Commodity Futures Trading Commission
Office of External Affairs
Three Lafayette Centre
1155 21st Street, NW
Washington, DC 20581

CFTC Headquarters — Washington, DC
December 13, 2005

I want to welcome everyone to the CFTC’s Global Markets Roundtable. Today’s topic for discussion is derivatives market access between the U.S. and Europe, and we are thrilled to have the Chairman of the Committee of European Securities Regulators, Arthur Docters van Leeuwen, kicking off that discussion.

The United States/European Union economic relationship is the largest in the world and still growing. Bilateral trade between the EU and U.S. amounts to over $1 billion a day. Direct investment between our economies is even more substantial, totaling over $1.8 trillion a year. This economic relationship creates jobs for nearly 6 million workers on each side of the Atlantic. The EU/U.S. link accounts for 57 percent of the world GDP and 40 percent of all global trade. Despite the difficult trade negotiations that we read about in the papers between the Europeans and Americans, these differences are dwarfed by the positive trade story that occurs between these partners everyday. And with the further advancement and integration of our financial sectors, capital flows across the Atlantic represent a significant and growing part of this bilateral activity.

This is why today’s meeting is so important and why the globally-driven derivatives industry can play a leading role in the broader US/European economic dialogue. The interest for today’s industry roundtable grew from an earlier meeting hosted by CESR and the CFTC in Paris last spring. Our then Acting Chair, Commissioner Brown-Hruska, and I participated in this ground-breaking dialogue between regulators and industry, which ultimately led to an agreement between the CFTC and CESR to work together on ways to improve derivatives market access between Europe and the U.S. The CFTC and CESR so understood the importance of robust industry involvement to a successful dialogue that they included it as a component to the communiqué itself. Today’s roundtable provides us with an excellent opportunity to hear some of the industry’s concerns and it will hopefully yield ideas and assurances as the CFTC and CESR continue our discussions.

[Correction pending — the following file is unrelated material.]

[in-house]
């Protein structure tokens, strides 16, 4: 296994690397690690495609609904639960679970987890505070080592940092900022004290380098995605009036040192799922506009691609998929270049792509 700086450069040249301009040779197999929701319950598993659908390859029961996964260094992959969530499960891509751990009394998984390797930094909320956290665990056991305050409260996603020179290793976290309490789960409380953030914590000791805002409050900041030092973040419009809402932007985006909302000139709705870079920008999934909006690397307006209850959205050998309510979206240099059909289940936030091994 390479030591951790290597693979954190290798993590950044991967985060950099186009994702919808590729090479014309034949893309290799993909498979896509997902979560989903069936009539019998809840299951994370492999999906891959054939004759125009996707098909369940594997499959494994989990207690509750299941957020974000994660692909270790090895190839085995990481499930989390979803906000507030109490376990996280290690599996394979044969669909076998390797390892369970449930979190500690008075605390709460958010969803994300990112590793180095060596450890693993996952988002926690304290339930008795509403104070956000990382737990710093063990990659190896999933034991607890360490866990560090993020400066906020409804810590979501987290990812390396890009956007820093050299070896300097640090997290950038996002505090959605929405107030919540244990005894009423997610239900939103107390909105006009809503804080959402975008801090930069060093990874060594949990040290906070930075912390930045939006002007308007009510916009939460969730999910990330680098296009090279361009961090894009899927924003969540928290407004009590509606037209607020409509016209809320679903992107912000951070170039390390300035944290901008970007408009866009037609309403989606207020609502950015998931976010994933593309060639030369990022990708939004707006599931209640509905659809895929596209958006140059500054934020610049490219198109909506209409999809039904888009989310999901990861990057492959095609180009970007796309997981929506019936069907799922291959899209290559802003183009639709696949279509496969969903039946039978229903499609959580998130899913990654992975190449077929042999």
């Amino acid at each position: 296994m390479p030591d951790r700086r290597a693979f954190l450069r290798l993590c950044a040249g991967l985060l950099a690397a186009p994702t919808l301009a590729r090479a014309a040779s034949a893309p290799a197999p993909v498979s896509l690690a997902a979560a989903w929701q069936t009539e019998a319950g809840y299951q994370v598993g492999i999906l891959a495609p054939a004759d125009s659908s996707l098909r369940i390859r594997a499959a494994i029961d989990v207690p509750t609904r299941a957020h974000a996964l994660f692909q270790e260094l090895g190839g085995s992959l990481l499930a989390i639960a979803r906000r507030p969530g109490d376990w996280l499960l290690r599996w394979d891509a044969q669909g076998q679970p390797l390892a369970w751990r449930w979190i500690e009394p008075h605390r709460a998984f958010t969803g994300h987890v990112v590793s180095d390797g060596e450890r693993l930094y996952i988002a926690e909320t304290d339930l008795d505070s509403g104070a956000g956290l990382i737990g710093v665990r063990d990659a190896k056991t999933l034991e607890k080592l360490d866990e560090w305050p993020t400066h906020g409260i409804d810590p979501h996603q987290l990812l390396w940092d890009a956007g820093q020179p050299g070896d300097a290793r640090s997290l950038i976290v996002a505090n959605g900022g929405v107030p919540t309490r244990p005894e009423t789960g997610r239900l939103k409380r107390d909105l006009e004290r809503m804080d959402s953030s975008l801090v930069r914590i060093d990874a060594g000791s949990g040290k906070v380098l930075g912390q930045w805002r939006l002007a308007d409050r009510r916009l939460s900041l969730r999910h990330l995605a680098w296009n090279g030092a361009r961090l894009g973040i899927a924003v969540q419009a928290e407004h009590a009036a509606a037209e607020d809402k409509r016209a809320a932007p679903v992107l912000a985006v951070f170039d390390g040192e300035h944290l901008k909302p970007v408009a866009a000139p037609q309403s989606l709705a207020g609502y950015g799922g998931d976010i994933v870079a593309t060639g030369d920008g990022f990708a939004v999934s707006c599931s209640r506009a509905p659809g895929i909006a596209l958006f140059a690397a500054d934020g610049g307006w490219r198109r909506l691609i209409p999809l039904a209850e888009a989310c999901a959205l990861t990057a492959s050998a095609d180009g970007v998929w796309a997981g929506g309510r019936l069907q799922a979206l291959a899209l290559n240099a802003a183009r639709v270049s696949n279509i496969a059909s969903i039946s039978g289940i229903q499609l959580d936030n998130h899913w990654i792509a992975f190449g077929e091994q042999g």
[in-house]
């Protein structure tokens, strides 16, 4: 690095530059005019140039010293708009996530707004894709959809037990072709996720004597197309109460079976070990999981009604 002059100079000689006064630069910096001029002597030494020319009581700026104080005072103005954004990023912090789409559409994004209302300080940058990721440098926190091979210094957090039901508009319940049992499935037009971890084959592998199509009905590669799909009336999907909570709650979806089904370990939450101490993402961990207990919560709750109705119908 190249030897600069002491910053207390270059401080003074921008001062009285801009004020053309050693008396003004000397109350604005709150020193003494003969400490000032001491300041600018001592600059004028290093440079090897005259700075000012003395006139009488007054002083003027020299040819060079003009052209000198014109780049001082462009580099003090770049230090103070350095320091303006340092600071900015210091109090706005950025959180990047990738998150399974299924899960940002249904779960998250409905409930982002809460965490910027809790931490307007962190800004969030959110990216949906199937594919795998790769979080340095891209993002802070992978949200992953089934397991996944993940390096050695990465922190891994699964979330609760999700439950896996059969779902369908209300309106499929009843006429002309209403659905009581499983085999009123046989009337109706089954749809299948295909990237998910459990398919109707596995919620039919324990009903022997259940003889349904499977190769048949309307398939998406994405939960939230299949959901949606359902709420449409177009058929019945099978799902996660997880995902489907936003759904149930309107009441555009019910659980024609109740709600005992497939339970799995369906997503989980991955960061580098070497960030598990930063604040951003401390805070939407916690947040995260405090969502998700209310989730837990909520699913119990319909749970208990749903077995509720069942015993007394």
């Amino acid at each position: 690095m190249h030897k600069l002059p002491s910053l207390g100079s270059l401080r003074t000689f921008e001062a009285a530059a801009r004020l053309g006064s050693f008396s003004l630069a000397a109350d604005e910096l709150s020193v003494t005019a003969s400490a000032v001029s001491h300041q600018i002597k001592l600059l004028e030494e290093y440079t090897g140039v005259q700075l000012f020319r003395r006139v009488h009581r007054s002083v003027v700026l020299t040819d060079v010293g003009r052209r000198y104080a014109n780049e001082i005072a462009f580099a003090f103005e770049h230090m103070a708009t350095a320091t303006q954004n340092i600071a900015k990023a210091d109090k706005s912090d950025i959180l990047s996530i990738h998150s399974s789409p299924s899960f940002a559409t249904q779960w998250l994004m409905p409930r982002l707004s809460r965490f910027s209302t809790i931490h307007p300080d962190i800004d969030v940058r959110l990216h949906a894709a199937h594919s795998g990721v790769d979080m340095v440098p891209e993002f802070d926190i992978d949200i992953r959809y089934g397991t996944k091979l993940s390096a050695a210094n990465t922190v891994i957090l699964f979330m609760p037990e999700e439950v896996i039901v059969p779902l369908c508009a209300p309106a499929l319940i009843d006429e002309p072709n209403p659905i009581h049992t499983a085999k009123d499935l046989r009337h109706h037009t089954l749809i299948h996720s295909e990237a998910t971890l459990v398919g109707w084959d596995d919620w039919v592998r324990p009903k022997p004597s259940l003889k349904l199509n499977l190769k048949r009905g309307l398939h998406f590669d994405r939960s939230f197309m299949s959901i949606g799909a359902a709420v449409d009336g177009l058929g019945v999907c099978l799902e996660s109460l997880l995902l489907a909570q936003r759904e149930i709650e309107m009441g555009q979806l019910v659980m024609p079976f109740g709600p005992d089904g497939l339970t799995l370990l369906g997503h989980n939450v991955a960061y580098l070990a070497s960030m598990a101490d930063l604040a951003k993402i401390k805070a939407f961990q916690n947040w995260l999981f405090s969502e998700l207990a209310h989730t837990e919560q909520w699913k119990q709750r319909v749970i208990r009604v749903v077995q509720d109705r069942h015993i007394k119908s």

To begin this roundtable, we are honored to have the Chairman of CESR Arthur Docters van Leeuwen to provide us with background on CESR and to discuss the need for and progress of the CESR/CFTC work program. In addition to his leadership role at CESR, Arthur has served with distinction as chairman of the Executive Board of the Netherlands Authority for the Financial Markets (AFM) since September 1999. Before joining the AFM, Arthur was Chairman of the Board of Procurators General, headed the Dutch Internal Security Service, and has served the Dutch public in several other capacities throughout his career. He studied law at the University of Utrecht, specializing in constitutional and administrative law. I welcome him and look forward to his insightful comments.

Next Wim Moeliker, a senior officer with CESR, will provide us with an update on the transparency project that grew from this work program. After his presentation and our ensuing roundtable discussion, I have asked Andrea Corcoran, head of the CFTC’s international office, to conclude with a summary of the next steps needed.

As our second agenda item, we are thrilled to have Anthony Belchambers, executive director of the European-based Futures and Options Association, to give a presentation on a report entitled: “The Transatlantic Dialogue in Financial Services: The Case for Regulatory Simplification and Trading Efficiency.” Anthony is a well-known figure in the European and U.S. derivatives community with a distinguished and varied background in the financial and governmental sectors. His presentation of this important report, sponsored by the City of London and a variety of global financial service trade associations, including FOA, FIA and SIA, lays out areas where the U.S. and Europe can make improvements to facilitate financial trade across the Atlantic. Some of these ideas are complimentary to the CESR/CFTC discussion and we look forward hearing his important presentation.

Lastly, Arthur Hahn will bring closure to a topic that we have discussed at previous global market meetings—the need for reform of the segregated/secured fund regime. After significant consultation with the industry, Arthur will summarize the industry’s discussion and provide us with the conclusions resulting from this dialogue. I want to thank Arthur and all those involved with this important but thankless exercise and I look forward to his report.

I would like to ask my fellow Commissioners whether they have any comments or remarks before we begin.